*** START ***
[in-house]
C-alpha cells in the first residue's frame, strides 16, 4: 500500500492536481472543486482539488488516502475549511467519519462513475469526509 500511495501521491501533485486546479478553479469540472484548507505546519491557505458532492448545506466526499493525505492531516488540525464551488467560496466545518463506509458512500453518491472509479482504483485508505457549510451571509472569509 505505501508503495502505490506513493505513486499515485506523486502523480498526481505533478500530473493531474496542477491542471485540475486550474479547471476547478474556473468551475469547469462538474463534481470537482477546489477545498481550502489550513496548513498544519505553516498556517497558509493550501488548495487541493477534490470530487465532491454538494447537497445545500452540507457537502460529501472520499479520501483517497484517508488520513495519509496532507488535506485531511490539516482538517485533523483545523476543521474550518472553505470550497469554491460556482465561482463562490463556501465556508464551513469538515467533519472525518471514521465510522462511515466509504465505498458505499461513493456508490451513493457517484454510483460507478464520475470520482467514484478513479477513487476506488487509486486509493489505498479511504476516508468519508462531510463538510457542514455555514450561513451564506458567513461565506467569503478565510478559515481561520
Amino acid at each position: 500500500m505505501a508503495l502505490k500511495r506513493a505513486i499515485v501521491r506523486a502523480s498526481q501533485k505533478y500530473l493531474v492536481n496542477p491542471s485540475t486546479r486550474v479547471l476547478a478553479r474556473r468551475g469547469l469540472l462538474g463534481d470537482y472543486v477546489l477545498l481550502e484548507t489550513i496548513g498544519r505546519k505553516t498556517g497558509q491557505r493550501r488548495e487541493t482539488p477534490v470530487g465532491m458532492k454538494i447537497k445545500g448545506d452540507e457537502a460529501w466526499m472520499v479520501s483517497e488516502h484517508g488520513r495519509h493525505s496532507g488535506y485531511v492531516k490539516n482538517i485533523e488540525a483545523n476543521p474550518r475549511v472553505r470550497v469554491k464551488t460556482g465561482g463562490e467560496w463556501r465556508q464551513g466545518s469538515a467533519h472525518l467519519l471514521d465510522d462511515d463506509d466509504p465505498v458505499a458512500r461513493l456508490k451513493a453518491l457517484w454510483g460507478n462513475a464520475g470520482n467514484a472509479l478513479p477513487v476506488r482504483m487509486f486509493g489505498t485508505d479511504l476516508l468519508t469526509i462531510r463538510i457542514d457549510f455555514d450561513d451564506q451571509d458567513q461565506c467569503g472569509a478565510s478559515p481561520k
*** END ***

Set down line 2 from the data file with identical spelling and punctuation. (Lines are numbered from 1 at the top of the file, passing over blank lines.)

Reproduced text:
C-alpha cells in the first residue's frame, strides 16, 4: 500500500492536481472543486482539488488516502475549511467519519462513475469526509 500511495501521491501533485486546479478553479469540472484548507505546519491557505458532492448545506466526499493525505492531516488540525464551488467560496466545518463506509458512500453518491472509479482504483485508505457549510451571509472569509 505505501508503495502505490506513493505513486499515485506523486502523480498526481505533478500530473493531474496542477491542471485540475486550474479547471476547478474556473468551475469547469462538474463534481470537482477546489477545498481550502489550513496548513498544519505553516498556517497558509493550501488548495487541493477534490470530487465532491454538494447537497445545500452540507457537502460529501472520499479520501483517497484517508488520513495519509496532507488535506485531511490539516482538517485533523483545523476543521474550518472553505470550497469554491460556482465561482463562490463556501465556508464551513469538515467533519472525518471514521465510522462511515466509504465505498458505499461513493456508490451513493457517484454510483460507478464520475470520482467514484478513479477513487476506488487509486486509493489505498479511504476516508468519508462531510463538510457542514455555514450561513451564506458567513461565506467569503478565510478559515481561520